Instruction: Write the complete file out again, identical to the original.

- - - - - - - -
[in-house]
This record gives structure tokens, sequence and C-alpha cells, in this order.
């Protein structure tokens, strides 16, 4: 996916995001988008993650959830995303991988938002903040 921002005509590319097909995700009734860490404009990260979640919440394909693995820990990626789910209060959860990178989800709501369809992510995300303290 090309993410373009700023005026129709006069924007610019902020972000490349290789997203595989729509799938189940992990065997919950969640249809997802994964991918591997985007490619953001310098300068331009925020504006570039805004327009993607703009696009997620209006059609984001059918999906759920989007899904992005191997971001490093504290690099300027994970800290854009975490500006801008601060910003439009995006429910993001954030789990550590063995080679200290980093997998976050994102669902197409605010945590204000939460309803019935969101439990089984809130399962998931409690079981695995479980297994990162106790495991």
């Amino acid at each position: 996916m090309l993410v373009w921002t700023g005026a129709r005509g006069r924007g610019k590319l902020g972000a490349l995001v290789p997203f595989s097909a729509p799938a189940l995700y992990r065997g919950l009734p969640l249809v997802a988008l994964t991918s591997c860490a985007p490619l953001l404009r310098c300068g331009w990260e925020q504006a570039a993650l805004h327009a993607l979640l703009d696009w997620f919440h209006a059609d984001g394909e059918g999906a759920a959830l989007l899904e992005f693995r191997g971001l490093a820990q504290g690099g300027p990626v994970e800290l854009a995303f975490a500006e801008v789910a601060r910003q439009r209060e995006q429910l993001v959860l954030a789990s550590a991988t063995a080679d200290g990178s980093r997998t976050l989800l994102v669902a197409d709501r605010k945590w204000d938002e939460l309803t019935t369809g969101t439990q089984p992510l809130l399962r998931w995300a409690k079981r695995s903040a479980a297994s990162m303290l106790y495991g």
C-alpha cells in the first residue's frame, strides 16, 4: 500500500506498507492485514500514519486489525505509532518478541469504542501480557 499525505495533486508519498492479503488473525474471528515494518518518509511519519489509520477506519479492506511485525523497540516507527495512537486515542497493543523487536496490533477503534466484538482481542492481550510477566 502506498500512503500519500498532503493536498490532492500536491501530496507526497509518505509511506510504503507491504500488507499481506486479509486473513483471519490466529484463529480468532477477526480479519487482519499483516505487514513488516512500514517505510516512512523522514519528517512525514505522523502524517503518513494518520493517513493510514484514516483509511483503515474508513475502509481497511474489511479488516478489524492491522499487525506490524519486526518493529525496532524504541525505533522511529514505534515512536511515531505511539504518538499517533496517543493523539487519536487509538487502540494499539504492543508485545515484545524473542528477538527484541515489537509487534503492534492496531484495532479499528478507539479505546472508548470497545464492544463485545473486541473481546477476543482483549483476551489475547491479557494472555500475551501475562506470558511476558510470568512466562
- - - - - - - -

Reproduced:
[in-house]
This record gives structure tokens, sequence and C-alpha cells, in this order.
């Protein structure tokens, strides 16, 4: 996916995001988008993650959830995303991988938002903040 921002005509590319097909995700009734860490404009990260979640919440394909693995820990990626789910209060959860990178989800709501369809992510995300303290 090309993410373009700023005026129709006069924007610019902020972000490349290789997203595989729509799938189940992990065997919950969640249809997802994964991918591997985007490619953001310098300068331009925020504006570039805004327009993607703009696009997620209006059609984001059918999906759920989007899904992005191997971001490093504290690099300027994970800290854009975490500006801008601060910003439009995006429910993001954030789990550590063995080679200290980093997998976050994102669902197409605010945590204000939460309803019935969101439990089984809130399962998931409690079981695995479980297994990162106790495991």
């Amino acid at each position: 996916m090309l993410v373009w921002t700023g005026a129709r005509g006069r924007g610019k590319l902020g972000a490349l995001v290789p997203f595989s097909a729509p799938a189940l995700y992990r065997g919950l009734p969640l249809v997802a988008l994964t991918s591997c860490a985007p490619l953001l404009r310098c300068g331009w990260e925020q504006a570039a993650l805004h327009a993607l979640l703009d696009w997620f919440h209006a059609d984001g394909e059918g999906a759920a959830l989007l899904e992005f693995r191997g971001l490093a820990q504290g690099g300027p990626v994970e800290l854009a995303f975490a500006e801008v789910a601060r910003q439009r209060e995006q429910l993001v959860l954030a789990s550590a991988t063995a080679d200290g990178s980093r997998t976050l989800l994102v669902a197409d709501r605010k945590w204000d938002e939460l309803t019935t369809g969101t439990q089984p992510l809130l399962r998931w995300a409690k079981r695995s903040a479980a297994s990162m303290l106790y495991g």
C-alpha cells in the first residue's frame, strides 16, 4: 500500500506498507492485514500514519486489525505509532518478541469504542501480557 499525505495533486508519498492479503488473525474471528515494518518518509511519519489509520477506519479492506511485525523497540516507527495512537486515542497493543523487536496490533477503534466484538482481542492481550510477566 502506498500512503500519500498532503493536498490532492500536491501530496507526497509518505509511506510504503507491504500488507499481506486479509486473513483471519490466529484463529480468532477477526480479519487482519499483516505487514513488516512500514517505510516512512523522514519528517512525514505522523502524517503518513494518520493517513493510514484514516483509511483503515474508513475502509481497511474489511479488516478489524492491522499487525506490524519486526518493529525496532524504541525505533522511529514505534515512536511515531505511539504518538499517533496517543493523539487519536487509538487502540494499539504492543508485545515484545524473542528477538527484541515489537509487534503492534492496531484495532479499528478507539479505546472508548470497545464492544463485545473486541473481546477476543482483549483476551489475547491479557494472555500475551501475562506470558511476558510470568512466562